I found once I set my expectations a bit lower (within reason, obviously) I actually enjoyed my job a lot more.


In reality, commercial law is sadly (for those of us in it) a distant second behind investment banking (IB). These statistics don’t take into account bonuses, which are a massive part of the pay packet of bankers. Bonuses over 25% of basic salary aren’t really a thing in commercial law (especially not at trainee level), whereas a first-year banker will receive between £35k-£45k bonus on top of the £60k basic salary figure quoted.

This means as a 21/22 year old first year banker, you’re only making slightly less than a 25/26 year old NQ at a silver circle firm.

The pay gap between commercial law and IB gets even wider later on, with associate salary bunching, but I won’t even go there…

common sense

Right, but a busy week in commercial law is considered standard in IB. One is a demanding job, the other is a lifestyle job. And quite frankly, if you struggle on a commercial lawyer’s salary you really need to look at your spending habits.


Ha ha. Lawyers and trainee investment bankers earn more but then give it 5 yes and where are 90% of trainee investment bankers redundant and most lawyers are on maybe 20% more than they started on.

The fact is if you are interested in a lifetime career and choice and positivity Chartered accountants are CEOs of the majority of the top 100 FTSE companies and the overwhelming majority of enterprises, a similar majority are the chair persons and almost all CFOs are chartered accountants.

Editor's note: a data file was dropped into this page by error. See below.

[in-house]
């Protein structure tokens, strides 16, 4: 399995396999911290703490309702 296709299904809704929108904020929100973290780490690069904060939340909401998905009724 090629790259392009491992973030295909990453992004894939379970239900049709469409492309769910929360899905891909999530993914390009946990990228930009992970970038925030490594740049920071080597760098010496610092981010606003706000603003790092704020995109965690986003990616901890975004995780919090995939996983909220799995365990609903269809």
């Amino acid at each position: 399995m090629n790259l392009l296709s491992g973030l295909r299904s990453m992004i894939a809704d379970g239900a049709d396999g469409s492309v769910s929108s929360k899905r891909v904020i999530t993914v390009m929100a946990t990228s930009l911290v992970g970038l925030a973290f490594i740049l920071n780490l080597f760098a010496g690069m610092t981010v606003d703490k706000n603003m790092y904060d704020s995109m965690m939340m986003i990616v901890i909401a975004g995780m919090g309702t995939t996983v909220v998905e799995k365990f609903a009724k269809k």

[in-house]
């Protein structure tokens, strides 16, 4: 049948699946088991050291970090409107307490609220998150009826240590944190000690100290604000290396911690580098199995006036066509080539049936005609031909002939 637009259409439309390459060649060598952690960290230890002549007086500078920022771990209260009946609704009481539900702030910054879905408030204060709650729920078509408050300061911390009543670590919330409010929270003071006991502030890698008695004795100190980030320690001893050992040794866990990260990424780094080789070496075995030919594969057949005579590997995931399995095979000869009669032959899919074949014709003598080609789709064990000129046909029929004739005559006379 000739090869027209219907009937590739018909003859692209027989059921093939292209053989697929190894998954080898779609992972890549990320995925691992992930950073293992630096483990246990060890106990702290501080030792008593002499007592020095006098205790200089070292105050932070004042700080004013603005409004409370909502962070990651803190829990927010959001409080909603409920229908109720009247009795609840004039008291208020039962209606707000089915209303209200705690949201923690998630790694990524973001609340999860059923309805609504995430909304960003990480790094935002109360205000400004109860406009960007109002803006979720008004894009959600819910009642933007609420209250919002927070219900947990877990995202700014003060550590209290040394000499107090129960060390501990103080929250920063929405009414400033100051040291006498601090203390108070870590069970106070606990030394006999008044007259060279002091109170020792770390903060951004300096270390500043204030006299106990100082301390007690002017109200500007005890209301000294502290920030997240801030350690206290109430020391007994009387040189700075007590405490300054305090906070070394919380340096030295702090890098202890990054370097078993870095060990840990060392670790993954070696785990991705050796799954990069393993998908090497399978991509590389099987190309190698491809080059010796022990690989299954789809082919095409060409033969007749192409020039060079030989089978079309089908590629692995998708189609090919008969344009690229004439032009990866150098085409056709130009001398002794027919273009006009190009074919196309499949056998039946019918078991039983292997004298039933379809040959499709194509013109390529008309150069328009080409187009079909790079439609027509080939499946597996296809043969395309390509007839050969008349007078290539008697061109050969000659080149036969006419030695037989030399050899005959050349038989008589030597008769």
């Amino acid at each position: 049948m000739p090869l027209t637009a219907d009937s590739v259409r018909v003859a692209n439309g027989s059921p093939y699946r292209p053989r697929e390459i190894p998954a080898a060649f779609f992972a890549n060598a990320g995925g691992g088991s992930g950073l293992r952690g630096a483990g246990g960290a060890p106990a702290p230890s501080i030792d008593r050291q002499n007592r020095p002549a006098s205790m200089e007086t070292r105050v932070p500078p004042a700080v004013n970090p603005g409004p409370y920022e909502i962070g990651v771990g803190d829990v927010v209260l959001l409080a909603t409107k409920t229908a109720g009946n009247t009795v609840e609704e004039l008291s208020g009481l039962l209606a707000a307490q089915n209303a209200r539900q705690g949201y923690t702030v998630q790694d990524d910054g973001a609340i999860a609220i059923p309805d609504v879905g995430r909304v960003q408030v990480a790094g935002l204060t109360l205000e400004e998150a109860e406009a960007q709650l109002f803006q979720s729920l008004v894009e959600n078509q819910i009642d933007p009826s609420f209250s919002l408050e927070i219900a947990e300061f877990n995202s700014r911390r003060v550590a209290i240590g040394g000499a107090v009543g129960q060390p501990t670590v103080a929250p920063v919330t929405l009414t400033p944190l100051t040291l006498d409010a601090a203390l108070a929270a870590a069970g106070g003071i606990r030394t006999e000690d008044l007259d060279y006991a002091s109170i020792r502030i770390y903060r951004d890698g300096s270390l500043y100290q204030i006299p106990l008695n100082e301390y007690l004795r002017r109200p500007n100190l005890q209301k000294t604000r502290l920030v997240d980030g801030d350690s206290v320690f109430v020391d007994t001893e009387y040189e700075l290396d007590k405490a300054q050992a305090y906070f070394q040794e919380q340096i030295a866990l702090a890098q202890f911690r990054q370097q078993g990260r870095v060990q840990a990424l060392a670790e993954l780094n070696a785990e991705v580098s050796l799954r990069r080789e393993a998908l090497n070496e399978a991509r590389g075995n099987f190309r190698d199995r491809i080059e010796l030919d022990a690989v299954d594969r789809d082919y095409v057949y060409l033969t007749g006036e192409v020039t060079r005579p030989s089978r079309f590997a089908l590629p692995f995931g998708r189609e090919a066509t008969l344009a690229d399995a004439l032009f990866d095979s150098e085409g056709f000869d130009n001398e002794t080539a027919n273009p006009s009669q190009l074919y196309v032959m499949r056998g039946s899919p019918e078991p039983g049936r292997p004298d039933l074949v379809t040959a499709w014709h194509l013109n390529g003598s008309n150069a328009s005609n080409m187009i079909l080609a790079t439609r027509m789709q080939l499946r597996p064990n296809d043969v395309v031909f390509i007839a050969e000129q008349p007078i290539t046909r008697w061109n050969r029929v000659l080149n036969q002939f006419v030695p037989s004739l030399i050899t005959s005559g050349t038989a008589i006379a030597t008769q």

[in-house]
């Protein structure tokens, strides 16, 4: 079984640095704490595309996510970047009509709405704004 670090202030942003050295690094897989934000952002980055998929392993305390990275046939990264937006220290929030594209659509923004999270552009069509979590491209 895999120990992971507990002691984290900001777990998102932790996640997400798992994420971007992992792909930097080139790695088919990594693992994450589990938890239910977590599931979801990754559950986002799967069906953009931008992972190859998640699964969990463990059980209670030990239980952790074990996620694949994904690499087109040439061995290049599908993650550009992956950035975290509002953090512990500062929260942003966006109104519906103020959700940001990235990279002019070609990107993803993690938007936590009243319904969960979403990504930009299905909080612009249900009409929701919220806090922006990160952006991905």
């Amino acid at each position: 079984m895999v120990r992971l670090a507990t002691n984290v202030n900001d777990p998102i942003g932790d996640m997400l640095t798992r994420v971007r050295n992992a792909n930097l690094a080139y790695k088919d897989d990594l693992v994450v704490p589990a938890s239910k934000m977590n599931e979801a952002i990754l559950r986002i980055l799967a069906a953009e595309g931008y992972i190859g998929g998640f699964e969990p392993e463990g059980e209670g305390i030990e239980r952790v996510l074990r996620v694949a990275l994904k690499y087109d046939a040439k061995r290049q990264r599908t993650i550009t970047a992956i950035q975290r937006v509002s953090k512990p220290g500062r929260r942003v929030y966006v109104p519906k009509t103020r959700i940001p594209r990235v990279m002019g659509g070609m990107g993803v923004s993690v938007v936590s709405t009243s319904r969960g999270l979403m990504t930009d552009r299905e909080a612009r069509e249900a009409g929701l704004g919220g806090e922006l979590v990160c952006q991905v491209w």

Look at National Statistics showing average remuneration by occupation and the average lawyer is on £45,000 the average barrister on £40,000 and average judge on about £90,000.

Then look at who most lawyers clients are and they are mostly life’s lowlife whether in criminal or commercial law or family law. Only IP is it generally positive creative people.

That’s why ask most 40 to 60 yr old lawyers if they enjoy their career, only a small % will say yes and why exhaustion and cynicism and self medicating habits of booze drugs and adultery are so prevalent among lawyers when by the age of 25-30 lawyers realise it has nothing whatsoever to do with justice. Its dog eat dog and winning at all costs and telling untruths is a daily exercise…

common sense

I’m not even going to entertain the suggestion being a Chartered accountant is more fulfilling than being a corporate lawyer.

With respect to your other suggestions – they’re all C suite. Not really attainable.


Should compare this to the trades. Plumbers and electricians will easily out-earn these nerds when they set up their own company in a few years and with a much less stressful job. Furthermore, their work has some social utility, unlike corporate law or IB.

FF Sake

Love this, upvoted

Weil Funds 3 PQE

I am in the trades – I traded my soul away

Individual of Counsel

I suppose the best way to retain your individualism in a high-paying legal job is to go to the Bar.

The only problem then is that you have to spend your life working alongside other barristers and appearing before judges. And you probably weren’t a great individual to start with.

That said, though it is harder to protect my weekends, I’ve come to realise that I probably on average work fewer hours during the week than in City firms, and I’m on track to bill 230k this year (3 years’ post tenancy at a London Band 1 specialist, non-commercial set) with 45 days of holiday.

Join the conversation

Related Stories